Carnegie-Stout Library Director Susan Henricks says they were worried that the fines would limit the access of some residents.
“What may be just a slap on the wrist for many people — you just grumble, you pay the fine — is a complete barrier to others. When they have to make decisions about, if I have ten or 15 dollars, I am not going to run down to the library and pay my fine first,” Henricks says.
She says they decided to try a six-month trial of not charging the fines to see what type of impact it had on borrowing.
“You know, are the shelves just being pillaged, is stuff never coming back, how effective are the fines,” Henricks says. “Complete that study… based on what I found, fines were just not an effective way to get materials back.”
Henricks took a closer look at the numbers and discovered something else. “What we learned is that overall there was no difference,” she says. “If you start looking at it in individual categories — we saw that it was statistically significant that we got more materials back that were significantly overdue.”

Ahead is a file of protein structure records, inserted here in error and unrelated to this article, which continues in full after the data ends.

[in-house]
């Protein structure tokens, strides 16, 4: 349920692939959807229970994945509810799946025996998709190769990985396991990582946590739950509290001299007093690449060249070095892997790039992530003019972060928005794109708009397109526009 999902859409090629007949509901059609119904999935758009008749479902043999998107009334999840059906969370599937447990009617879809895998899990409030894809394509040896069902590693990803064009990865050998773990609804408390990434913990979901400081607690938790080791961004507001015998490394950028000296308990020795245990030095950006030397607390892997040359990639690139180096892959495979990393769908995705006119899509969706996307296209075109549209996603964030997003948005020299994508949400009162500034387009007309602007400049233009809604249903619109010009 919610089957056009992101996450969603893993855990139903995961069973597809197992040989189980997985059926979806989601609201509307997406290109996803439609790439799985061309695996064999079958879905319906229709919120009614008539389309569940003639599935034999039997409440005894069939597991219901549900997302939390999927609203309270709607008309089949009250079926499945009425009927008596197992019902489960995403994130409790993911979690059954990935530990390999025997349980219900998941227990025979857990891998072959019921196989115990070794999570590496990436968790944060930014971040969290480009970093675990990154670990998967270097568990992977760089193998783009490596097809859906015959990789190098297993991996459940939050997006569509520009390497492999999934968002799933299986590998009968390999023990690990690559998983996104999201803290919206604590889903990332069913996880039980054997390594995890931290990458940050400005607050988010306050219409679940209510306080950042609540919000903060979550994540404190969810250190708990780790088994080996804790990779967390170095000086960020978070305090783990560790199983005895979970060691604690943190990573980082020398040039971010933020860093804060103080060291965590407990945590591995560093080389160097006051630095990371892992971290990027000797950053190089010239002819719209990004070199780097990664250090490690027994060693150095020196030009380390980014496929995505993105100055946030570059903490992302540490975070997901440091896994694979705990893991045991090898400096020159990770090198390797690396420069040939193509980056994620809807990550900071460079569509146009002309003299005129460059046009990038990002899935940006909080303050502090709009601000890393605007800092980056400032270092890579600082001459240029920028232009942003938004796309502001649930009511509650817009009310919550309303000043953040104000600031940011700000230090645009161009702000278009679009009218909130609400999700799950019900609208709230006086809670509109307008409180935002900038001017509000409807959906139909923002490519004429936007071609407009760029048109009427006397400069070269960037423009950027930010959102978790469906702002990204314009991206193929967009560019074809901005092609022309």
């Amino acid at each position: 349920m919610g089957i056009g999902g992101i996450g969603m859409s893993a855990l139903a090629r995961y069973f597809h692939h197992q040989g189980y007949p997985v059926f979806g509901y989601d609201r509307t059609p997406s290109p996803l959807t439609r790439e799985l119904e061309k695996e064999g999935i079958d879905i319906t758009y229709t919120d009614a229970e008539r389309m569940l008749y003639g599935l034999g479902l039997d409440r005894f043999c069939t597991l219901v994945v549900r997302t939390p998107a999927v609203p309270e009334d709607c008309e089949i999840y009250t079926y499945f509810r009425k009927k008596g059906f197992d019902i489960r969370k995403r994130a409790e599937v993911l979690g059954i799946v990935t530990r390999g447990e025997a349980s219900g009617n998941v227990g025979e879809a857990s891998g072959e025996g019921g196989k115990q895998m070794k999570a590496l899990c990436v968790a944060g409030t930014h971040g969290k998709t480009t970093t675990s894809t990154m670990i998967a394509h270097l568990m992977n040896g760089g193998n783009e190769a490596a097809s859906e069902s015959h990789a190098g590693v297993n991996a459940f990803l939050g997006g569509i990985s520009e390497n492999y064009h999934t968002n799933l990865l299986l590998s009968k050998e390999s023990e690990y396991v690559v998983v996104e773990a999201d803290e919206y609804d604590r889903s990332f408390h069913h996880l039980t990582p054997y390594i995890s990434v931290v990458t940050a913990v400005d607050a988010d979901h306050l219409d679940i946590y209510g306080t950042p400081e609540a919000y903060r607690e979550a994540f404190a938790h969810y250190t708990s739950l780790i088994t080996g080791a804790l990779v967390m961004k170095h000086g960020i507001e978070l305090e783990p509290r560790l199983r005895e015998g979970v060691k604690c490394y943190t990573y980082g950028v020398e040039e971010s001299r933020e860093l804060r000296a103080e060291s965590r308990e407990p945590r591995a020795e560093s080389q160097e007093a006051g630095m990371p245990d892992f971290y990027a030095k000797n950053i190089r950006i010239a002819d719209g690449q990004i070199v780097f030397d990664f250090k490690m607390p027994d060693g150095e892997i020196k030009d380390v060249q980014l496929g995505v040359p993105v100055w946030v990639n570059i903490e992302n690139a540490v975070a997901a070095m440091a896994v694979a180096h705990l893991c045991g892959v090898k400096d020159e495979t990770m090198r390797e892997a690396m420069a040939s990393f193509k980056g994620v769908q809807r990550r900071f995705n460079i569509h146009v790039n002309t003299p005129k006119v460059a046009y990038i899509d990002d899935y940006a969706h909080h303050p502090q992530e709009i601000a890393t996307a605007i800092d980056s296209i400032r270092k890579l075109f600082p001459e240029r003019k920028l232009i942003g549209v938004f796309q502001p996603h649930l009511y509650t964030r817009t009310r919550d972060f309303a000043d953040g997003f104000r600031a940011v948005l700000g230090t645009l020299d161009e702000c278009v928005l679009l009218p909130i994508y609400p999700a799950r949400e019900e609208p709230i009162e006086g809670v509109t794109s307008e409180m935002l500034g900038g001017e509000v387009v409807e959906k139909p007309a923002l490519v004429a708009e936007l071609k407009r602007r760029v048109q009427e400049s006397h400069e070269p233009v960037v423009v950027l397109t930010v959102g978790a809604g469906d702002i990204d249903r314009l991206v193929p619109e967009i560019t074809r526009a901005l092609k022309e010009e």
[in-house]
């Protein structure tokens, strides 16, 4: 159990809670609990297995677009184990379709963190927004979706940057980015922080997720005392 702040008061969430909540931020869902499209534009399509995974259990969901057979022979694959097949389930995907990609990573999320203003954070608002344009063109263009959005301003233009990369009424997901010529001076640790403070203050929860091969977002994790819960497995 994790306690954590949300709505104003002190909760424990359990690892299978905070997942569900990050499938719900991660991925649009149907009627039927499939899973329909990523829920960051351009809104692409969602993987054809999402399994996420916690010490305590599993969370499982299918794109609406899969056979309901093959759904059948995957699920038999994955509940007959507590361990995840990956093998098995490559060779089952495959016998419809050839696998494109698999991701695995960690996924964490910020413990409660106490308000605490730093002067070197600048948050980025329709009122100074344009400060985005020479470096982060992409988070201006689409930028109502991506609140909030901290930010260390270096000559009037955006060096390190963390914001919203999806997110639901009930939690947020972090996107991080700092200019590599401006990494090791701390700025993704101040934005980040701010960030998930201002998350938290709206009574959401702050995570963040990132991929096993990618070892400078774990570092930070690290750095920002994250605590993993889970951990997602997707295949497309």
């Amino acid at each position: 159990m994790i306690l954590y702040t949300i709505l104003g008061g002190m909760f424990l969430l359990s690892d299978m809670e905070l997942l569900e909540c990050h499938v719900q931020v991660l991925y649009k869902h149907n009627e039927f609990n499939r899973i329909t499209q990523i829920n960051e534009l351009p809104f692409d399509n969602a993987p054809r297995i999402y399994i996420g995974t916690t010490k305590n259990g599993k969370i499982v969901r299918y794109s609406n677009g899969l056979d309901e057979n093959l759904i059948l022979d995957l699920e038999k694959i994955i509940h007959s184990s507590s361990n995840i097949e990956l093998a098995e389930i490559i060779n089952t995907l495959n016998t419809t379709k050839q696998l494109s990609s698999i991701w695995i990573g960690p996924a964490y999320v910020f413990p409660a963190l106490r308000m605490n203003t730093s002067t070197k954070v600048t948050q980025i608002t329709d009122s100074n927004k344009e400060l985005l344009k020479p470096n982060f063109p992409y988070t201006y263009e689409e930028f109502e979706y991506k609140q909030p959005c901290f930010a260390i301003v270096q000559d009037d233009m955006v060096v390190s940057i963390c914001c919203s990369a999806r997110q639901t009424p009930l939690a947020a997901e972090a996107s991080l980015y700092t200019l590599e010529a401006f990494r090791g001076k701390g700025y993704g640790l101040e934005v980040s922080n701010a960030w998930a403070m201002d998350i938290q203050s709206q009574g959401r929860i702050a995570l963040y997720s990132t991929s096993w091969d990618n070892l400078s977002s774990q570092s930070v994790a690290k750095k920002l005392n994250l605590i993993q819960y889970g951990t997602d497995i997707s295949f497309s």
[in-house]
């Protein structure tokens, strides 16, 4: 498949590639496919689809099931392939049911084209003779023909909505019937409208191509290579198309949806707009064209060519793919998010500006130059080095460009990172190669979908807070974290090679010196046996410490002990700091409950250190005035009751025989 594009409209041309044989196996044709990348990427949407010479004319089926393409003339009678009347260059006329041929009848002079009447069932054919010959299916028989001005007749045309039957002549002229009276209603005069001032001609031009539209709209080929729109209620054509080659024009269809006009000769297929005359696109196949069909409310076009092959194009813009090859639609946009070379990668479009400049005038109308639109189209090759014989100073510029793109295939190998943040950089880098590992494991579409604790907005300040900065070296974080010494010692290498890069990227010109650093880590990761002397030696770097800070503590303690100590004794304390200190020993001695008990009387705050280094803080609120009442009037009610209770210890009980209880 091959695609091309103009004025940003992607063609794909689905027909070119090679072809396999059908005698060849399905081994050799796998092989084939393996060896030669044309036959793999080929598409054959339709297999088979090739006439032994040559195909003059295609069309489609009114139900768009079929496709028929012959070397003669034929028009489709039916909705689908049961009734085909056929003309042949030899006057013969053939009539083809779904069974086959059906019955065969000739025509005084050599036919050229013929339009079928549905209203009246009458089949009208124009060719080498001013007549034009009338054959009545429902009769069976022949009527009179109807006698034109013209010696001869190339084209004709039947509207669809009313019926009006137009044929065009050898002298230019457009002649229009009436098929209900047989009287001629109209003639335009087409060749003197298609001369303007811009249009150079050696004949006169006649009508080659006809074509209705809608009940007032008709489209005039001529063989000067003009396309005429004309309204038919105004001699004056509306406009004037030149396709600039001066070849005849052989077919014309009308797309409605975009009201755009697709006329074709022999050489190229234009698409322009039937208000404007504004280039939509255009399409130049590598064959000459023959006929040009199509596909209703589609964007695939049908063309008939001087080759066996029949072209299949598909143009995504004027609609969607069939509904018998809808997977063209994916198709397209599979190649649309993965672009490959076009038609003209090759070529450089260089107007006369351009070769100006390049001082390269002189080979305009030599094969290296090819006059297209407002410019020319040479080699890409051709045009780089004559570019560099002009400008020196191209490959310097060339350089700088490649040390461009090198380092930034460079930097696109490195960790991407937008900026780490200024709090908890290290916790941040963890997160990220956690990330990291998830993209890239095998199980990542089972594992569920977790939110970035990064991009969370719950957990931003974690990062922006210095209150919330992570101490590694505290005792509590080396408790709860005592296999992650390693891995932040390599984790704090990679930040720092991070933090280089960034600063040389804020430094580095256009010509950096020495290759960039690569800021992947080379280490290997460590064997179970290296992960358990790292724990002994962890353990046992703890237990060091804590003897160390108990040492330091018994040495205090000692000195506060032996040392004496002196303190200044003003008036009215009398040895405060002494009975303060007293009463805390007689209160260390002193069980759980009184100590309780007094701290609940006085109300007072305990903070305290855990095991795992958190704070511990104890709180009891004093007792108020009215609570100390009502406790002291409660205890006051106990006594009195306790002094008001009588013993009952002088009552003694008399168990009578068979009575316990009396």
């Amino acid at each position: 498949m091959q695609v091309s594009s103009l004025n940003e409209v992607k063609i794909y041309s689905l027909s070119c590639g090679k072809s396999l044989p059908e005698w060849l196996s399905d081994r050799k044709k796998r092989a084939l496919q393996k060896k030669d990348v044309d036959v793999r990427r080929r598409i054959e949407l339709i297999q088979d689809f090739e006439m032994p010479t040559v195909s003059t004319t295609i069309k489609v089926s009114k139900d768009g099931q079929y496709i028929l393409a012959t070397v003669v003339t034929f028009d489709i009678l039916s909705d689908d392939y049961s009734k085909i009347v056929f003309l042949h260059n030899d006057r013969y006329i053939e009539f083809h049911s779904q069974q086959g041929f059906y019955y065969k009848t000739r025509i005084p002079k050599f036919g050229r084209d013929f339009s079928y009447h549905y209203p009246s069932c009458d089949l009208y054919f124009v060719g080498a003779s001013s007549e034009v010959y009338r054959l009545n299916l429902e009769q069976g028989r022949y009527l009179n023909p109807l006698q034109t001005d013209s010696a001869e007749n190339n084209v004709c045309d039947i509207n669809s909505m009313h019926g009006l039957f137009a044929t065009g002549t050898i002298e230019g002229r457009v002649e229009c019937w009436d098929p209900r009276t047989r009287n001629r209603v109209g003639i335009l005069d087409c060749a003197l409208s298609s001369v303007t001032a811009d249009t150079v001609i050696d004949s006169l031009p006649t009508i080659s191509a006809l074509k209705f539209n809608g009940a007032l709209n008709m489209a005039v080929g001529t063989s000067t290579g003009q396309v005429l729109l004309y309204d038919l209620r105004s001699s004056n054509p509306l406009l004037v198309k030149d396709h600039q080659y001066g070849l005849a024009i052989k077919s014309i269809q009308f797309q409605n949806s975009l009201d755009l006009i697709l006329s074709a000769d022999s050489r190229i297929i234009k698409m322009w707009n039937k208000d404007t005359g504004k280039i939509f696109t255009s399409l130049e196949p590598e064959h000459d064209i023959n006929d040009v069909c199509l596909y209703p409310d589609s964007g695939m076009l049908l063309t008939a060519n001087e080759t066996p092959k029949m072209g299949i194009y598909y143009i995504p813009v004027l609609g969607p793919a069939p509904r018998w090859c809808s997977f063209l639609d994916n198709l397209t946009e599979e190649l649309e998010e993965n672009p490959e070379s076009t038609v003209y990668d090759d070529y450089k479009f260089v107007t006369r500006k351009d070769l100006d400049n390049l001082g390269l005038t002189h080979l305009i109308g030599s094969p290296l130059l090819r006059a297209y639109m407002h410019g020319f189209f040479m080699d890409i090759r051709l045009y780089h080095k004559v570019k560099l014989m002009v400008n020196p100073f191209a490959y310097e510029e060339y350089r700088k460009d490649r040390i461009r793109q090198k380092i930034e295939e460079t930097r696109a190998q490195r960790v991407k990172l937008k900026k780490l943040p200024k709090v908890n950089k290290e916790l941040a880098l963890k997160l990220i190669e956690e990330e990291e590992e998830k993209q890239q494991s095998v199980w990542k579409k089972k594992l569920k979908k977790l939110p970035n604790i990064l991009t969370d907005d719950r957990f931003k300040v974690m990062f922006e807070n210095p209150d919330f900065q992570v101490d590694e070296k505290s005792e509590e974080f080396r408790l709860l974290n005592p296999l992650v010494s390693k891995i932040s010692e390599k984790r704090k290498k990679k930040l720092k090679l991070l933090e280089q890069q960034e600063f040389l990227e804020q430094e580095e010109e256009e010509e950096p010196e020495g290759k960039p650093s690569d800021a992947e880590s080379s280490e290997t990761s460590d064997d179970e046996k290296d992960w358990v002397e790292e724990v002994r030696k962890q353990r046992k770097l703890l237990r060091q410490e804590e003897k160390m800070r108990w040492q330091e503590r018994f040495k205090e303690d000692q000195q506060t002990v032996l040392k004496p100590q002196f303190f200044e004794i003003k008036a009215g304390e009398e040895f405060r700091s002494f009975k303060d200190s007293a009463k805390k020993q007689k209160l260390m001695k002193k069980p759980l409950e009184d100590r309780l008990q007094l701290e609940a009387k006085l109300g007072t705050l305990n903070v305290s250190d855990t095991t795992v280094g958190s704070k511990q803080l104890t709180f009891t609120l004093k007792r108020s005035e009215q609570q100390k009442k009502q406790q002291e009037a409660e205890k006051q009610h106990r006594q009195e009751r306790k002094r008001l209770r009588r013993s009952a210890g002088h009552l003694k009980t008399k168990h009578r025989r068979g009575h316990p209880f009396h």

She says people who kept things past the seven days figured they just needed a little more time and it didn’t bother them that much. And she says the fines for materials being a few days overdue didn’t pay off for the bottom line.”It cost us more to collect for fines than we took in. So, there was another reason. So, if it is not working and it is costing more to take it in, why are you doing it? So, we just adopted policies that interestingly they might be even a little stricter than they were — it just doesn’t involve money,” Henricks explains.
She says the new policies send a message to those who are tardy returners. “If you have an item that is seven days overdue, your account is completely frozen. You can’t use the computers, you can’t get online access, you can’t borrow anything until your item or items are returned,” Henricks says. “You will also get a notice that says ‘hey you are seven days overdue, you are cut off.’ That is usually a good enough incentive.”
Once materials are 14 days overdue you get another notice, and when they are 28 days overdue you get an invoice for the cost of the item. If you bring the item in at that time you don’t have to pay. Under Iowa law an item that is 60 days overdue is consider stolen, but Henricks says they try to resolve those before taking the legal action.
Henricks says she knows the Council Bluffs Library has gone to a no fines policy and there may be others in the state too. She says it seems to be a trend around the country as they libraries realized the fines are not working as they were intended